Some people ask me why, at the age of 27, I want to put myself through a decade of medical training during which I’ll have little to no income and sometimes no sleep. I don’t know I can answer that question very convincingly, because it would sure as well be a lot easier to continue life as a data analyst, make a six-figure income and live happily ever after.
The truth is, I don’t really have a choice.
For the past two years, I’ve been fighting my desire to become a doctor. I’ve done everything I could to convince myself that it’s not the profession for me. I’ve scoured websites and forums looking for dissatisfied doctors who complain about everything from their working conditions to their pay. I even went so far as to watch a doctor practice in his office, hoping that I’d see something to turn me off. For a while, I was able to silence that voice inside that kept pushing me to go to medical school. And yet it keeps coming back.
I get extremely envious when I find out someone is a doctor. I try really hard to feign disinterest, to pretend they’re nobody special, lest I start gushing about much I admire them and their profession. I wish that there was some other profession that I could do that would make me happy without all the training and pain that medicine entails. The problem is, I’m not interested in a doing much else. I don’t to be a lawyer, do an MBA, or continue being a data scientist.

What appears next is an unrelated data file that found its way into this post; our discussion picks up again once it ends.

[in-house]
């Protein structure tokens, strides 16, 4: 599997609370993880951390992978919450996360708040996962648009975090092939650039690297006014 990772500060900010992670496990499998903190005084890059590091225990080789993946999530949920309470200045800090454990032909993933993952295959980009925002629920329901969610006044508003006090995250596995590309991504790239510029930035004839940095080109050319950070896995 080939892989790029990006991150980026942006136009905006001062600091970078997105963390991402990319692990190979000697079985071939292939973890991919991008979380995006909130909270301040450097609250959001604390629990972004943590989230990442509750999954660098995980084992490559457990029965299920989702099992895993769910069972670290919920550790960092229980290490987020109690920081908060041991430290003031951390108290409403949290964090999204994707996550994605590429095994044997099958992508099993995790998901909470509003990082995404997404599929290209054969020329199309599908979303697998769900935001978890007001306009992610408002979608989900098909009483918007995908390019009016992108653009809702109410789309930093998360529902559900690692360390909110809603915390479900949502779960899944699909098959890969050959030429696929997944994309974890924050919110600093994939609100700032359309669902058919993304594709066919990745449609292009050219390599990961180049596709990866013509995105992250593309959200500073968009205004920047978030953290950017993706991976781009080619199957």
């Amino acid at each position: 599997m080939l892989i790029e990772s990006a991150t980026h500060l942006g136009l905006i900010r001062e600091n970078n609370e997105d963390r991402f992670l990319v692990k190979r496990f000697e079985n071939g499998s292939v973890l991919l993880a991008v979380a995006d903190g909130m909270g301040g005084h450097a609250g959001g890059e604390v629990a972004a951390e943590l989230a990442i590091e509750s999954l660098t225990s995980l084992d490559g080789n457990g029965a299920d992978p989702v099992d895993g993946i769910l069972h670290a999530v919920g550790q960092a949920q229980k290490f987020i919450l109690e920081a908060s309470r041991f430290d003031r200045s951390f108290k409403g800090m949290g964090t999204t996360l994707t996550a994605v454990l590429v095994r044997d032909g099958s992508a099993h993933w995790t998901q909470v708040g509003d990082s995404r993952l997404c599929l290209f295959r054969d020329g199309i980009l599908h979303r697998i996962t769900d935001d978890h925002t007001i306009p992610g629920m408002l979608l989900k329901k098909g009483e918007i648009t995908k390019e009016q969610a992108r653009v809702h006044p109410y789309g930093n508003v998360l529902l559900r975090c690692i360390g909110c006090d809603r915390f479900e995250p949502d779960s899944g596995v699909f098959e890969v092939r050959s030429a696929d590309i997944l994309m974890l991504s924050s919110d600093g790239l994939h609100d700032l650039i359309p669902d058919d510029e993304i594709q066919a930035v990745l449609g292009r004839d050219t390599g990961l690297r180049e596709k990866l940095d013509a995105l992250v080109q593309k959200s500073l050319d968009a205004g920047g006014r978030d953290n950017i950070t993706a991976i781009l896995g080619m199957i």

Ignoring this desire, while at the same time struggling to be interested in anything else, was killing me with depression. I’ve woken up many times this past year wondering whether I had anything to live for.
I’m convinced that in life, we have certain subconscious, innate desires and we don’t really have a choice but to pursue them. If you feel a calling to go to medical school and you ignore it for a long time, you’ll feel depressed. For you, it might be a calling to become a teacher, to have kids, or to travel to a certain place. We all have a mission or three in life, sometimes defying any kind of logic, but that’s the way it is.
Not every desire is conscious, and not every decision we make in life stems from a logical thought process. I would say that those kinds of decisions are exception rather than the norm. Our lives take on meaning when we accept and pursue our desires, even if they take a lot of work and sometimes a lot of pain to fulfill.
Today, I raise my glass to my need/desire to pursue medicine. At the same time, I’m raising my glass to your need/desire to run your own tech start-up, or own a new BMW, or to raise 8 children. We are who we are, and the sooner we acknowledge it, the sooner we can make progress towards being ourselves and fulfilling our desires. It’s being true to ourselves that makes us happy.